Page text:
“17 And now, my beloved, how is it possible that these, after having rejected the sure foundation, can ever build upon it, that it may become the head of their corner?
    18 Behold, my beloved brethren, I will unfold this mystery unto you; if I do not, by any means, get shaken from my firmness in the Spirit, and stumble because of my over anxiety for you.”

    In other words, How can the House of Israel ever become as great in the last days as is prophesied if they will reject and crucify Christ? He then answers it with Zenos’ Allegory.

    I admit, that the veracity of the Book of Mormon is a question of personal acceptance, faith and testimony, unlike the discovery of the Dead Sea Scrolls. However, it does provide some unique insight into some of these questions. I believe it to be true and that it restores many of the plain and precious truths that were once available to ancient believers.


    April 22, 2008 at 11:31 pm

  2. Dear Don

    Thank you for your contribution.

    I have to admit that I am not well versed in the teachings of the The Church of Jesus Christ of Latter-day Saints (Mormons), so it might take me some time to better educate myself. I am, however, very much interested to know more about your scriptures, and how it relates to other Christian denominations, how it was transmitted, etc.

    I have just visited the LDS website which is very resourceful. Can you please point me to other useful resources on the subjects above.

    Thank you and welcome to my Hard Questions Blog.



    April 23, 2008 at 12:49 am

  3. Rasheed,

    Thank you for your kindness and for your invitation to provide more references. There is a more basic website for the neophyte wanting to educate themselves regarding our religion and its scripture.

    Try http://www.mormon.org This is a great non-threatening site where you can peruse our beliefs and even ask questions. We are a missionary religion, but you won’t feel like you just walked into a Foot Locker to browse for shoes at this website. 🙂

    I would also encourage you to read the books 1st and 2nd Nephi, as well as Jacob in the Book of Mormon (found on lds.org) These books will give you some terrific insight into God’s purposes for the seed of Abraham and how He will fulfill His covenant with him.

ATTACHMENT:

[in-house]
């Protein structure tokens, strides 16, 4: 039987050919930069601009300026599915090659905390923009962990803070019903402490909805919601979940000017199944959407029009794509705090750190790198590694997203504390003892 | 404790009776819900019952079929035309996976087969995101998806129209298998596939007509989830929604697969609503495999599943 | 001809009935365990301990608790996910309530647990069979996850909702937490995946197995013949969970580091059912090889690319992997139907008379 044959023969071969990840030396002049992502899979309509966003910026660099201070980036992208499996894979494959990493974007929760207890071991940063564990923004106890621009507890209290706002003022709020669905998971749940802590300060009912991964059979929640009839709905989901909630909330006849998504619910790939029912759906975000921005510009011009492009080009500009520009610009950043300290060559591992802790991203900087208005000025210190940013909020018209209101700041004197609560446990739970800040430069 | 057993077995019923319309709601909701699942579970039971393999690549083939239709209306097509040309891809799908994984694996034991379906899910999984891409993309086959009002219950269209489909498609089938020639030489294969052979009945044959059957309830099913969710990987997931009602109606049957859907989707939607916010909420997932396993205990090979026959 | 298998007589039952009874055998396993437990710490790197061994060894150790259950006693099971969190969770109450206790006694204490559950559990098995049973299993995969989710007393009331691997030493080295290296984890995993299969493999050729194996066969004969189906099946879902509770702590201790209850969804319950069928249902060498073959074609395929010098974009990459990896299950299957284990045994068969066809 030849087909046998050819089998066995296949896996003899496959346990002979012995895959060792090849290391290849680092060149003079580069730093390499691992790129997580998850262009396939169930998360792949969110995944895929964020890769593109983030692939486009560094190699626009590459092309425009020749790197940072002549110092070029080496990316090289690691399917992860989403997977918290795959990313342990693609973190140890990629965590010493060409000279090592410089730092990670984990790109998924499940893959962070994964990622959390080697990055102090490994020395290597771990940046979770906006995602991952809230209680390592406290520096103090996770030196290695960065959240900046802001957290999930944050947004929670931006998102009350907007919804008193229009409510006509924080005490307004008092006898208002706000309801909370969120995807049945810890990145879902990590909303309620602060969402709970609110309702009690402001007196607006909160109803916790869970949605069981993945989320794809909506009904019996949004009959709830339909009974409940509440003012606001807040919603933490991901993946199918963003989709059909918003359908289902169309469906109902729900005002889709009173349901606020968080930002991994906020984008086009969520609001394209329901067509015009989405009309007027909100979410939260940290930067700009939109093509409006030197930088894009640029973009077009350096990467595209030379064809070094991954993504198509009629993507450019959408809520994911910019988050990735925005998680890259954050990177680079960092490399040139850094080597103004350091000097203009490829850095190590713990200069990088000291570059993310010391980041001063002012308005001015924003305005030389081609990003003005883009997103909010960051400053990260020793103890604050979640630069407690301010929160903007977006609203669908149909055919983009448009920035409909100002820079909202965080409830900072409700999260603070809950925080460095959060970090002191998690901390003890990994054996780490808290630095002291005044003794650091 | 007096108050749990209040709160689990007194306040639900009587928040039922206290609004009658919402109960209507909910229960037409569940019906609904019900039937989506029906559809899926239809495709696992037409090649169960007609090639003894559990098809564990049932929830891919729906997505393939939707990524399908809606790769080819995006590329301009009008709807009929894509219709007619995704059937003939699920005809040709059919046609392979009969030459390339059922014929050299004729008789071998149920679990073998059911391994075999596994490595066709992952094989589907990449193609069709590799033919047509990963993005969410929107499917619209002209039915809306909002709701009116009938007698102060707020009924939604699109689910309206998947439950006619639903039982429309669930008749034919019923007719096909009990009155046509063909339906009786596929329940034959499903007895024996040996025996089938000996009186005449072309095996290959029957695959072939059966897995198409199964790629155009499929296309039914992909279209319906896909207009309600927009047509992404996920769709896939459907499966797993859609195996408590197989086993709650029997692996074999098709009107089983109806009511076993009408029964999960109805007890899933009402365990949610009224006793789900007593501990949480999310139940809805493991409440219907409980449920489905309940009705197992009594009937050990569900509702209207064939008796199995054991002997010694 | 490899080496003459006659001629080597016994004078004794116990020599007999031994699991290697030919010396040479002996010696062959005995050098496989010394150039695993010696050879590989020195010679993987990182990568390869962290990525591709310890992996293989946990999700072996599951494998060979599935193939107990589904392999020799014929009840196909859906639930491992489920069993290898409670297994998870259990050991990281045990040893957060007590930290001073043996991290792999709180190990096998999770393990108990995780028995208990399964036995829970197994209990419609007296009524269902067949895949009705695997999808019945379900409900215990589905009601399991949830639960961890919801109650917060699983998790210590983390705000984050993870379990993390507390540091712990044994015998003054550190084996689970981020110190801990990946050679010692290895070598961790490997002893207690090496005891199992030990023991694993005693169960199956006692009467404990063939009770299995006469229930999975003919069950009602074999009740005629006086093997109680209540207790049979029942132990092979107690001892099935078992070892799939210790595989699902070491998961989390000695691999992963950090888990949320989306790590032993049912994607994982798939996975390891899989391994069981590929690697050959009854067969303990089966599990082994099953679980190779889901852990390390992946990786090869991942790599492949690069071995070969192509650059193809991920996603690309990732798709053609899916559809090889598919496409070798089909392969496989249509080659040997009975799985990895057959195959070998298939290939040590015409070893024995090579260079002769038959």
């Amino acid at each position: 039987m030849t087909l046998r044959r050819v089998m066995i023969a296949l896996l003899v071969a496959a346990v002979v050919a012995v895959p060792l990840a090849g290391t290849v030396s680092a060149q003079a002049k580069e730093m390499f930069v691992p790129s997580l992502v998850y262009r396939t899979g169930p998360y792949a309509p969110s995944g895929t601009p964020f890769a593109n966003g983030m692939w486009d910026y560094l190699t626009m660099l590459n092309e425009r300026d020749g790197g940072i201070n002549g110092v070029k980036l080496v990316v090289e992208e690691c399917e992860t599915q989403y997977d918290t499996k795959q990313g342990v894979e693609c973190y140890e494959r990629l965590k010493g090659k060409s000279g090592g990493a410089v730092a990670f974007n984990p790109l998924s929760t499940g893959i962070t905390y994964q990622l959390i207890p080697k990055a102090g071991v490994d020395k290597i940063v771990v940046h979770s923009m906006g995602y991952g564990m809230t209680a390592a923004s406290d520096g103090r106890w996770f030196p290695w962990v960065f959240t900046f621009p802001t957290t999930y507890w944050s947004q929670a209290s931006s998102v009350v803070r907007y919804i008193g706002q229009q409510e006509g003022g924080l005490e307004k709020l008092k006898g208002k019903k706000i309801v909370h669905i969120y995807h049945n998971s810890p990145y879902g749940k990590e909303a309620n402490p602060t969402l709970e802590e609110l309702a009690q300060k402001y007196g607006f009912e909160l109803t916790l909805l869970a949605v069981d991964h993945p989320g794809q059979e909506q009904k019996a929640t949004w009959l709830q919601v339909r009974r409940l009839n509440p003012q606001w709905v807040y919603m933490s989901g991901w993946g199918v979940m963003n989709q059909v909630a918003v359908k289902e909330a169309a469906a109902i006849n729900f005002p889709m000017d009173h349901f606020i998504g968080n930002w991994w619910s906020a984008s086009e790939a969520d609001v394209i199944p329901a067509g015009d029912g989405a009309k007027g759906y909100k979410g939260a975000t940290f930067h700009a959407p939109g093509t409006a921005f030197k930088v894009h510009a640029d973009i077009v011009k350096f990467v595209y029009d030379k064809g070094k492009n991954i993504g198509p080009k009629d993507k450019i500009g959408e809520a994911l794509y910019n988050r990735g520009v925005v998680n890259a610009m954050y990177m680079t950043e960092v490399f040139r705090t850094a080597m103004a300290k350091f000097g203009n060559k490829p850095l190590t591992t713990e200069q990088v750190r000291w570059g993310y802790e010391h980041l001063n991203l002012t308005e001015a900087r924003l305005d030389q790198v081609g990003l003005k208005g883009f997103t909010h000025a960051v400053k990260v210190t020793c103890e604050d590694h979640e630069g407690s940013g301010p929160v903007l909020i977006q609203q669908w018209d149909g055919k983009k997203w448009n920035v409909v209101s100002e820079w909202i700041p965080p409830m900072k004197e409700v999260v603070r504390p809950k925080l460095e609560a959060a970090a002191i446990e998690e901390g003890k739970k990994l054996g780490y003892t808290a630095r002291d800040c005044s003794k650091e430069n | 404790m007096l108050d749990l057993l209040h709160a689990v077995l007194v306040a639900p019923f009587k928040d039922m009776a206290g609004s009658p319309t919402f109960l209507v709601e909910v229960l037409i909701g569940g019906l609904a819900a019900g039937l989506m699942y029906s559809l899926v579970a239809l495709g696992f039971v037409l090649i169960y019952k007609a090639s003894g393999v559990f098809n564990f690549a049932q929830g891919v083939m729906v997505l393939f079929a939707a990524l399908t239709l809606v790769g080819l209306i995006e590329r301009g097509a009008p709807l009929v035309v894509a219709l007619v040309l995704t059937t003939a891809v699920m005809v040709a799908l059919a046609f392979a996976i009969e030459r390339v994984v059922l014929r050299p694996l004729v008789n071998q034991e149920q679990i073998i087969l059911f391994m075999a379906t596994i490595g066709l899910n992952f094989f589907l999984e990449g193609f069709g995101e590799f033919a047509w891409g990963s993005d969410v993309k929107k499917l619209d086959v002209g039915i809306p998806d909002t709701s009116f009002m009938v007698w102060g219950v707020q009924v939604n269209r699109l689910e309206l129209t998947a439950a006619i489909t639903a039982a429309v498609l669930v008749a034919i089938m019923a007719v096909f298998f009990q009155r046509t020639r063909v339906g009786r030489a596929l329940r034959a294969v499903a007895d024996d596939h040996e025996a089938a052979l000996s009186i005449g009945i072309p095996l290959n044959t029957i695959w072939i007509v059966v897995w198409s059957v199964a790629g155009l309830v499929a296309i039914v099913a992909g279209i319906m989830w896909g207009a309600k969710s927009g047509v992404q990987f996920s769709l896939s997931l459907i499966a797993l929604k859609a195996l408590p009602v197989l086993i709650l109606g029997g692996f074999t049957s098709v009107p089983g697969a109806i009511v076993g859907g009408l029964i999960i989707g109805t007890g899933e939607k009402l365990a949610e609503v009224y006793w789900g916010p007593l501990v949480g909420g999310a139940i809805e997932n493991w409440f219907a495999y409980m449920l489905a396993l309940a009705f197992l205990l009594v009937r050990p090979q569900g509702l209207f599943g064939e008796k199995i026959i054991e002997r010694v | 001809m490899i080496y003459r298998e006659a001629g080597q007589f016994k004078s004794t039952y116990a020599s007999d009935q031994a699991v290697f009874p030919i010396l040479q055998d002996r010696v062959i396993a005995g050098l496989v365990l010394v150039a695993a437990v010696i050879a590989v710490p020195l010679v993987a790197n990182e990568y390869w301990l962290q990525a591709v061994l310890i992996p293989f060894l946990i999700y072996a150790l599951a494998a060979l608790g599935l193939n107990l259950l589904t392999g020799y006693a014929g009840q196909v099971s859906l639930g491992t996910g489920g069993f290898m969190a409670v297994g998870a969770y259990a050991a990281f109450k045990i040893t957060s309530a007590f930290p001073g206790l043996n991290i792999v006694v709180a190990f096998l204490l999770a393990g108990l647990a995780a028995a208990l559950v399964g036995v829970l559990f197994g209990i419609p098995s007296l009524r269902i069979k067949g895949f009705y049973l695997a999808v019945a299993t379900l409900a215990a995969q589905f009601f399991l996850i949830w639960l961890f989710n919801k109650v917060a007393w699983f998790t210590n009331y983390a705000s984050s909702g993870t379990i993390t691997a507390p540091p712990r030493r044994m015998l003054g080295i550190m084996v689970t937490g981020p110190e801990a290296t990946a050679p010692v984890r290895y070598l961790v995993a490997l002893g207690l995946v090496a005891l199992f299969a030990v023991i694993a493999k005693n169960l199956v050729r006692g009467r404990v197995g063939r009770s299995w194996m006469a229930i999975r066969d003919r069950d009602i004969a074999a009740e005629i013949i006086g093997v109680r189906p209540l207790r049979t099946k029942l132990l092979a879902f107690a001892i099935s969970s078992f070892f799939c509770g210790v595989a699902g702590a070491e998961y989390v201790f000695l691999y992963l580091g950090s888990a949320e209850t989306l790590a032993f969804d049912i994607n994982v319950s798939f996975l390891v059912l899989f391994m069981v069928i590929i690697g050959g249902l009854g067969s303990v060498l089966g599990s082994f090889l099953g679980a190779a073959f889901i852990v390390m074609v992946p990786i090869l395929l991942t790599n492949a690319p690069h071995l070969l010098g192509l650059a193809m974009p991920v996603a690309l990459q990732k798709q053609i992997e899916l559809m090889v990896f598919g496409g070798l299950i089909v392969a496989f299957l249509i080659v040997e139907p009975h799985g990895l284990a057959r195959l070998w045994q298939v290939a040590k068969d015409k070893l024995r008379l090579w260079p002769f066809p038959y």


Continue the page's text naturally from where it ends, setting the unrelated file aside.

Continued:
You should read these books in the context of God the Father and Jesus Christ being two distinct personages. The Father being our Creator and father of our spirits, and Jesus being the Creator of the Earth and the heavens, the Only Begotten of the Father, the Savior of our souls (from sin as well as from death), and our God.

    We see Jesus as our god and our father because of his grace in saving us from sin and temporal death. However, he is distinct from God the Father, to whom we pray. We believe Christ to be the head of our church who communicates to our modern day prophet and apostles via continuing revelation as he directs his church. Hence the name, The Church of Jesus Christ of Latter-Day Saints.

    While reading the early books in the Book of Mormon, Jesus had yet to be born, and so therefore as of that time had no body. He is the one who visits the Nephite prophets Lehi, Nephi, and Jacob. It is he who visited the ancient prophets of the Old Testament. He later obtained his body as a result of a virgin birth which was begotten by the Father (who has an immortal and glorified body of flesh and bone). Christ visited the Nephites after his death as a resurrected being, having an immortal and glorified body like unto the Father’s.

    This is a very unique view we have of the nature of God that is not found in other Christian religions.

    I hope this is helpful. I look forward to learning more of Islam and its relationship to Christianity and Judaism. I believe that tolerance and understanding of one another’s beliefs is essential if we are to ever experience peace in our lifetimes.



    April 23, 2008 at 5:48 pm

  4. Don,

    Thank you for your comment and for the information.

    I agree with you wholly about the need for mutual understanding and for tolerance of differences of opinions and beliefs.